There's a simple reason why it's very likely that the stock market bottomed in October
The stock market's October low likely represented the bottom of the bear market, according to Fundstrat.
That's because 50% of bear markets since 1950 have bottomed in the month of October.
"Is it really far-fetched to think markets bottomed [on] October 12? History would suggest it makes sense," Fundstrat said.
As the stock market continues to rally in the face of worrying news, it is appearing more likely that the lows of the current bear market are in.
That's according to Fundstrat research analyst Matt Cerminaro, who highlighted this week that the stock market typically finds its bottom in the month of October.
Recall that the S&P 500 saw its cycle low of 3,491 on October 12, as investors worried about elevated inflation and aggressive interest rate hikes from the Federal Reserve. And that bottom in mid-October makes complete sense, according to Cerminaro.
"Since 1950, we have had twelve bear markets. In six out of twelve, markets bottomed in October. So is it really far-fetched to think markets bottomed [on] October 12, 2022? History would suggest it makes sense," Cerminaro said.
The second most popular month for the stock market to bottom during a bear market is March, which happened twice since 1950. March includes perhaps the most famous bear market bottom of March 9, 2009, in the throes of the Great Financial Crisis.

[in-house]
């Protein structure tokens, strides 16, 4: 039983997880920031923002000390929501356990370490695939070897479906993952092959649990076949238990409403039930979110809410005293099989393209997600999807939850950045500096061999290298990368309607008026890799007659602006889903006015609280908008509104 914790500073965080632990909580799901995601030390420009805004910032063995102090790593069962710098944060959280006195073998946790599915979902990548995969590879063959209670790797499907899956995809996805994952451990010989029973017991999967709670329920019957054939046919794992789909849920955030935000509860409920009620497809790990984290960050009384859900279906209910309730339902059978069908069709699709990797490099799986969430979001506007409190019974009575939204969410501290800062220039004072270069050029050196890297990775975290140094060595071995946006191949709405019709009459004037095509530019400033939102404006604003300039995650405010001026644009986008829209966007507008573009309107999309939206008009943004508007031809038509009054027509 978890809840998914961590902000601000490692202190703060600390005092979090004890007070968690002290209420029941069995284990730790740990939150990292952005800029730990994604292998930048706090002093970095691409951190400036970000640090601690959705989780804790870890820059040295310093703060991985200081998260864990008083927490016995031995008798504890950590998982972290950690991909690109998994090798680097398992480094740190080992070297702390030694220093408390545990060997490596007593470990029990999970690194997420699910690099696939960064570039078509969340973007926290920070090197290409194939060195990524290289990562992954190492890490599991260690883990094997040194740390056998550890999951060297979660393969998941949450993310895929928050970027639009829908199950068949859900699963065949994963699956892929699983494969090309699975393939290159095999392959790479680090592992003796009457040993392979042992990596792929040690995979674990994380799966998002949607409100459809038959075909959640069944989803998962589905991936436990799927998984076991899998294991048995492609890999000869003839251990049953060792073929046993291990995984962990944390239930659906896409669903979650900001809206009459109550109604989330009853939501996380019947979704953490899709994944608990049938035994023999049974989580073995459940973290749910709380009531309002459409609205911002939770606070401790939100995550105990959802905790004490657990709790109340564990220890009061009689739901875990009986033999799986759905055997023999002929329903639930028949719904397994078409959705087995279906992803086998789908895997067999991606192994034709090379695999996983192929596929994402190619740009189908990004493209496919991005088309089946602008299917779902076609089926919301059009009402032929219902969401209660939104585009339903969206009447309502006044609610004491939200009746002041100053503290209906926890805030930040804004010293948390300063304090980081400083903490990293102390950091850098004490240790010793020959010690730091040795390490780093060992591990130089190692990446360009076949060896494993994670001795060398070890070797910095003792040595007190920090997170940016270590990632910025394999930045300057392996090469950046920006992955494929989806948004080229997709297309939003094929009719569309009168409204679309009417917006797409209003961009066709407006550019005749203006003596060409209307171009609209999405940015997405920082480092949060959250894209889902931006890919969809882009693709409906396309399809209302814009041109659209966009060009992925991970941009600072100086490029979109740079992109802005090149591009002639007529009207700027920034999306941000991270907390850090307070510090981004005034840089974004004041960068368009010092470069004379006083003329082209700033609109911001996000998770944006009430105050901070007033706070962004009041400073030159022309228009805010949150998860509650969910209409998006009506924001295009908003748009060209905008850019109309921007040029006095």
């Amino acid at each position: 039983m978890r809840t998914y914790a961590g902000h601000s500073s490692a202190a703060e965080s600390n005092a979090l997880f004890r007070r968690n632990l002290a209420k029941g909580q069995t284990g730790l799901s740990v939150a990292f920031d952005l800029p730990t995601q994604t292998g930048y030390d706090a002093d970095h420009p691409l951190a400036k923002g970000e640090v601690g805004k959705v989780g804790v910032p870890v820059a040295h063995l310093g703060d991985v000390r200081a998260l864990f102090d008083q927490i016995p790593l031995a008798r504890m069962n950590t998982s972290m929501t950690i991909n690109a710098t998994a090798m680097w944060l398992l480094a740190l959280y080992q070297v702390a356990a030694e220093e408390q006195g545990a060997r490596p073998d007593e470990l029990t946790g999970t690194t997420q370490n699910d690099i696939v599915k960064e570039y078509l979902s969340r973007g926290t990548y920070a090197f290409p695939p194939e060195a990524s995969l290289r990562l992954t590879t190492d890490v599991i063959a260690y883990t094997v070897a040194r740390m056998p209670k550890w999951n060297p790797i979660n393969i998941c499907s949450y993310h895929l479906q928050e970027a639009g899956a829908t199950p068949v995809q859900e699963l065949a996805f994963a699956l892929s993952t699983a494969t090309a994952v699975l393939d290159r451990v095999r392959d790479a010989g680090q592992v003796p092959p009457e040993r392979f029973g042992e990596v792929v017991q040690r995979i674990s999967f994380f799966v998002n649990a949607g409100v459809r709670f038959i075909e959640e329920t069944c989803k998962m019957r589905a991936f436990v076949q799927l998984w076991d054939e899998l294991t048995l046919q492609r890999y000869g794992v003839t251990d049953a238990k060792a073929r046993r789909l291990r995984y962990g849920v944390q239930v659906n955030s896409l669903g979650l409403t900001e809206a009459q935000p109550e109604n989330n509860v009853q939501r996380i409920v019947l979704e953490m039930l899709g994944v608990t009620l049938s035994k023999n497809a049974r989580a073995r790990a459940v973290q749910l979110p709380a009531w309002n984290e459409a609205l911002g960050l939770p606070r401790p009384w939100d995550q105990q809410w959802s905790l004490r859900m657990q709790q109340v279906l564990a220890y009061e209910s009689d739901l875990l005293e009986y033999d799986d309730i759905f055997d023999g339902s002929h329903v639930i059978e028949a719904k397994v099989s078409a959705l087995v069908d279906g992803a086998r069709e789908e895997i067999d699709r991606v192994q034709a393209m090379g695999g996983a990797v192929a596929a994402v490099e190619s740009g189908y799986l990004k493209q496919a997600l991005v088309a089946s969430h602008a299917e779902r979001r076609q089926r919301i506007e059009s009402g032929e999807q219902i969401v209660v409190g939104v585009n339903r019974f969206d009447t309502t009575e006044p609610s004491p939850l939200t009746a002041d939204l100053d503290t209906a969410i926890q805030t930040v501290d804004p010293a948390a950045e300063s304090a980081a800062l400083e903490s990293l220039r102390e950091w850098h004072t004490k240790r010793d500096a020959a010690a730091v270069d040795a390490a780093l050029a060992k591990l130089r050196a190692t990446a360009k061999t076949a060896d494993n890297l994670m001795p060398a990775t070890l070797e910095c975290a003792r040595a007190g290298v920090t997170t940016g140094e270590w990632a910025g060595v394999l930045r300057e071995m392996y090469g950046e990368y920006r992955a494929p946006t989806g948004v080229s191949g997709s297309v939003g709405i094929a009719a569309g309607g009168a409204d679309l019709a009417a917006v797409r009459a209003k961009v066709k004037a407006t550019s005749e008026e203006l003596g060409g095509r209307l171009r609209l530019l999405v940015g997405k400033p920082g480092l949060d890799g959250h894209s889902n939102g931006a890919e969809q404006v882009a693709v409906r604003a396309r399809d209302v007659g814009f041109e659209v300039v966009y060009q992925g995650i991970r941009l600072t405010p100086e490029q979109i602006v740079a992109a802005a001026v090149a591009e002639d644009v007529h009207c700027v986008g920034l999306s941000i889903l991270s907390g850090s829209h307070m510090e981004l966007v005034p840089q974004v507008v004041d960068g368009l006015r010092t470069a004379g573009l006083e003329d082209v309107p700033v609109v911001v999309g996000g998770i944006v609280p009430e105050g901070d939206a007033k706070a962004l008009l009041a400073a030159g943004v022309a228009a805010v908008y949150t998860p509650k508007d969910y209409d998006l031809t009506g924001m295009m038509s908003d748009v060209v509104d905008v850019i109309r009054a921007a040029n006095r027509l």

Also boding well for the idea that the market has already bottomed and is likely to push higher is the fact that stocks has seen back-to-back quarterly gains, according to Fundstrat.
"Over past 50 years, two consecutive quarters never seen in a 'bear market," Fundstrat's Tom Lee said in a Friday note. Lee highlighted that the S&P 500 gained about 7% in the fourth quarter of 2022, and is on track to gain more than 5% in the first quarter of 2023.
But just because the stock market may have hit its cycle low, that doesn't mean new highs are right around the corner.
It has been 310 trading days since the S&P 500 hit a new all-time high. That's the highest daily count since the Great Financial Crisis, but history suggests there could be a lot longer to go.
After the S&P 500 hit a record high in late 2017, it took 1,368 trading days for the stock market to register a new high in 2013, according to data from AllStarChart's Grant Hawkridge. And prior to that, it took 1,799 trading days for the stock market to hit a new high after the dot-com peak of 2000.
The S&P 500 would need to surge 18% from current levels to hit a new all-time high record.
Read the original article on Business Insider